|Kuretake Gansai Tambi watercolors in Hahnemuhle Akademie sketchbook
Shortly before the 30x30 Direct Watercolor challenge began, Shiho Nakaza shared a demo of how she paints palm trees (which, as an urban sketcher in L.A., she sketches often) wet-in-wet. I love sketching palm trees, and I love how Shiho paints them, so I knew I wanted to give her technique a try. After “drawing” the tree on the paper with clean water, she then charges various colors into it, which mix deliciously.
I’ll show the whole sketch soon in another post about my 30x30 progress, but for now, I want to show some paper comparisons prompted by these sketches. The first example (at right) is a detail of a sketch I made in a Hahnemühle Akademie watercolor sketchbook. Although not 100 percent cotton, it’s excellent for student-grade watercolor paper. As I painted the palms with Shiho’s technique, I realized that its success depends heavily on high-quality paper with good sizing. I was happy with my results, but out of curiosity, I did another study in a Hahnemühle 100 percent cotton sketchbook (below). My result may not look dramatically different, but with the superior sizing on the 100 percent cotton paper, the water stayed on the surface longer, giving me more time to charge in the paint, which flowed more freely on the wet surface.
|Same paints in Hahnemuhle 100% cotton sketchbook
(all tests were made at approximately the same size)
Geek that I am, I couldn’t resist going in the opposite direction, too – using decent but definitely lower-quality watercolor papers to make the same test. Below are tests on Stillman & Birn Beta paper and Canson XL 140-pound watercolor paper – both of which I used for years as my daily-carry sketchbooks. They are both good papers, especially with the typically light washes and spritzes I use with watercolor pencils. Painting the palms, however, I noticed that the initial clean water “drawing” started drying immediately because the sizing allowed the water to sink in more quickly. I had to charge in the color rapidly and even re-wet the paper in a couple spots that had already dried too much. In all of these cases, the palm was small, so working quickly wasn’t too stressful, but it’s not a technique you can ponder leisurely.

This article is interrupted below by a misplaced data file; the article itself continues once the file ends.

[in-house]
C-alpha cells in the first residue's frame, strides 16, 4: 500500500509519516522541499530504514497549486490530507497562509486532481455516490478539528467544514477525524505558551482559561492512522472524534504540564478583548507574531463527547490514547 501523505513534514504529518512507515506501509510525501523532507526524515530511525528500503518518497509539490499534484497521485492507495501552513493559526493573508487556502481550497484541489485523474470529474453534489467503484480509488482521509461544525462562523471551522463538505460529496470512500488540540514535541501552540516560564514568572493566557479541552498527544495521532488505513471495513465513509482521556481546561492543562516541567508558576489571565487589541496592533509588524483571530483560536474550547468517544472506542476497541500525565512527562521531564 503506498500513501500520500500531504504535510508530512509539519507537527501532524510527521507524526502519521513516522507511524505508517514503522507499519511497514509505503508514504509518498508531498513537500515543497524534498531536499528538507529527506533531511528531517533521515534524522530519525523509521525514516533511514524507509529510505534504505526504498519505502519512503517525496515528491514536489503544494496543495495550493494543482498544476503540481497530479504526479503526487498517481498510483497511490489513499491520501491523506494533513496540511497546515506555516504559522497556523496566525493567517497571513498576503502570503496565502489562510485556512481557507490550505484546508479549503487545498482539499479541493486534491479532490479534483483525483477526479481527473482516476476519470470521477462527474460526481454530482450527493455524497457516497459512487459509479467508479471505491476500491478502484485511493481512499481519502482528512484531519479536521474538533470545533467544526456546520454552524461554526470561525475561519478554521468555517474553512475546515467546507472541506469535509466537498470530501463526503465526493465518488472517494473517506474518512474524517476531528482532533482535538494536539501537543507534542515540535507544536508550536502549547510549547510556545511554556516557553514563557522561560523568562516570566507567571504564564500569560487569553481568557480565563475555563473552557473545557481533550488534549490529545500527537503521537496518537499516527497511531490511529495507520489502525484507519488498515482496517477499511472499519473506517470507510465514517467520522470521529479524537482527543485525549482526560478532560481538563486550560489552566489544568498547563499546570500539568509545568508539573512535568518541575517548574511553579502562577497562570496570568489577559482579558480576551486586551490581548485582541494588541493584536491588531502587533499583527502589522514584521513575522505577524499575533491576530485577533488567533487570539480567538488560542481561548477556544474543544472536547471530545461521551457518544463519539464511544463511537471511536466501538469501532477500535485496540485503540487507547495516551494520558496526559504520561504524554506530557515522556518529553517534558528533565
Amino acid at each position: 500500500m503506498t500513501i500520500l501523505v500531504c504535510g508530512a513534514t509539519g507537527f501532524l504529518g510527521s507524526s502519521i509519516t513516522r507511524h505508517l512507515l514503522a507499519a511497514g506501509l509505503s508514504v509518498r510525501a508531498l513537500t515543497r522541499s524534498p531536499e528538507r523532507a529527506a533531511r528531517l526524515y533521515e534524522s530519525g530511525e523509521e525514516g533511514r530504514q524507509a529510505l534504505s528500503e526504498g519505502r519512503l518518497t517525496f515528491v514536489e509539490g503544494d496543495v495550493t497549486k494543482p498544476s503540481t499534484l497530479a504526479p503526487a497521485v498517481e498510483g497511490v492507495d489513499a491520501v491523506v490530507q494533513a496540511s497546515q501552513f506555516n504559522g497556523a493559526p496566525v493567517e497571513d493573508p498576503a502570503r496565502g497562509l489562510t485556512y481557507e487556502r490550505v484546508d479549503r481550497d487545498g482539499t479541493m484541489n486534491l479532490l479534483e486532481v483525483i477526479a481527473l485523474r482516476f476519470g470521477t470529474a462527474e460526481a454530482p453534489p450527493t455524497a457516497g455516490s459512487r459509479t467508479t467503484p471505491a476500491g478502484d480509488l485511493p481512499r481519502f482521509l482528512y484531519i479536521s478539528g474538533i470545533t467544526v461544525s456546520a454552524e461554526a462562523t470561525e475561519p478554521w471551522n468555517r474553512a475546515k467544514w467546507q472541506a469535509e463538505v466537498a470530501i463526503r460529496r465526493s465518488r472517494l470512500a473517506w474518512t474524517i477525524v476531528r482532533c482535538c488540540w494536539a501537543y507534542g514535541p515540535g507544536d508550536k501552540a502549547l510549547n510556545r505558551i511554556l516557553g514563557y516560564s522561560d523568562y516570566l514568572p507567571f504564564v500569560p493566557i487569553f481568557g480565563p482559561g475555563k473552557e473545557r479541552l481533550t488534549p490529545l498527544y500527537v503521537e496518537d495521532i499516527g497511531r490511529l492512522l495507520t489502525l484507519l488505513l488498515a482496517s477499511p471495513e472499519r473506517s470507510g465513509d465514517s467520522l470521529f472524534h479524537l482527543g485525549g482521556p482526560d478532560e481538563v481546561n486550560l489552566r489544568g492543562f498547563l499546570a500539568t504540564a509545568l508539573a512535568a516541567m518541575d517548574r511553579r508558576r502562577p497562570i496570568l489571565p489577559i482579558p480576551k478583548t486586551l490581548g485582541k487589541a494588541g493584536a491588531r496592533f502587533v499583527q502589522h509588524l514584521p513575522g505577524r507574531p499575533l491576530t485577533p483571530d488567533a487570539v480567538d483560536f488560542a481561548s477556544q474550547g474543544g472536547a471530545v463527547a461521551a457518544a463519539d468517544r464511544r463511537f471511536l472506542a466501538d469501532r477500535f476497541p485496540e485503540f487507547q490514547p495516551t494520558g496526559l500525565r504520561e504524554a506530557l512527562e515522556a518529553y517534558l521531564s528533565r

No big drama here, as far as any of my results go. It’s also important to remember that painting wet-in-wet is all a crapshoot anyway, so differences in my results may be as much about serendipity as paper quality (though I do like the Hahnemühle 100 percent test best). Nonetheless, there’s no doubt that it’s easier and less stressful to work this method with high-quality paper that has good sizing. As I made those tests, I thought it was a good time to reiterate some beliefs about materials as related to learning.
Tina’s Favorite Lecture Begins Here: